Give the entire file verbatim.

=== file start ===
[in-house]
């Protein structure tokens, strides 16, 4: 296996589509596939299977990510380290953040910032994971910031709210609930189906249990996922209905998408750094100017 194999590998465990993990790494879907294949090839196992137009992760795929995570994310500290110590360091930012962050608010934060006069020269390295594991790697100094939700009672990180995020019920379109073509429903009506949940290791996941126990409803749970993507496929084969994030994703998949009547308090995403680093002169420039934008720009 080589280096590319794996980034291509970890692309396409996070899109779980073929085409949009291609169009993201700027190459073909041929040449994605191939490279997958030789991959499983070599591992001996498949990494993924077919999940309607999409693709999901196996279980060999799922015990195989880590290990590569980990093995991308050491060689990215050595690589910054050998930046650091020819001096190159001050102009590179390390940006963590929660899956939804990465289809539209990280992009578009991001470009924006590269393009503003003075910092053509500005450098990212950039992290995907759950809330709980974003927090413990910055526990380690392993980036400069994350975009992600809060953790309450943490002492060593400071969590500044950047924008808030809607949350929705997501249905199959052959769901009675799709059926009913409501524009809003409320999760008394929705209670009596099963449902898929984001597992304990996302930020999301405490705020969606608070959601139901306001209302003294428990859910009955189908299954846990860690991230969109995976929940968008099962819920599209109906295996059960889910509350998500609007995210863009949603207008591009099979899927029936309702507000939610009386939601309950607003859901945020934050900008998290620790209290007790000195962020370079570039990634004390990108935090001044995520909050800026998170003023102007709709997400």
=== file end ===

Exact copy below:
[in-house]
């Protein structure tokens, strides 16, 4: 296996589509596939299977990510380290953040910032994971910031709210609930189906249990996922209905998408750094100017 194999590998465990993990790494879907294949090839196992137009992760795929995570994310500290110590360091930012962050608010934060006069020269390295594991790697100094939700009672990180995020019920379109073509429903009506949940290791996941126990409803749970993507496929084969994030994703998949009547308090995403680093002169420039934008720009 080589280096590319794996980034291509970890692309396409996070899109779980073929085409949009291609169009993201700027190459073909041929040449994605191939490279997958030789991959499983070599591992001996498949990494993924077919999940309607999409693709999901196996279980060999799922015990195989880590290990590569980990093995991308050491060689990215050595690589910054050998930046650091020819001096190159001050102009590179390390940006963590929660899956939804990465289809539209990280992009578009991001470009924006590269393009503003003075910092053509500005450098990212950039992290995907759950809330709980974003927090413990910055526990380690392993980036400069994350975009992600809060953790309450943490002492060593400071969590500044950047924008808030809607949350929705997501249905199959052959769901009675799709059926009913409501524009809003409320999760008394929705209670009596099963449902898929984001597992304990996302930020999301405490705020969606608070959601139901306001209302003294428990859910009955189908299954846990860690991230969109995976929940968008099962819920599209109906295996059960889910509350998500609007995210863009949603207008591009099979899927029936309702507000939610009386939601309950607003859901945020934050900008998290620790209290007790000195962020370079570039990634004390990108935090001044995520909050800026998170003023102007709709997400």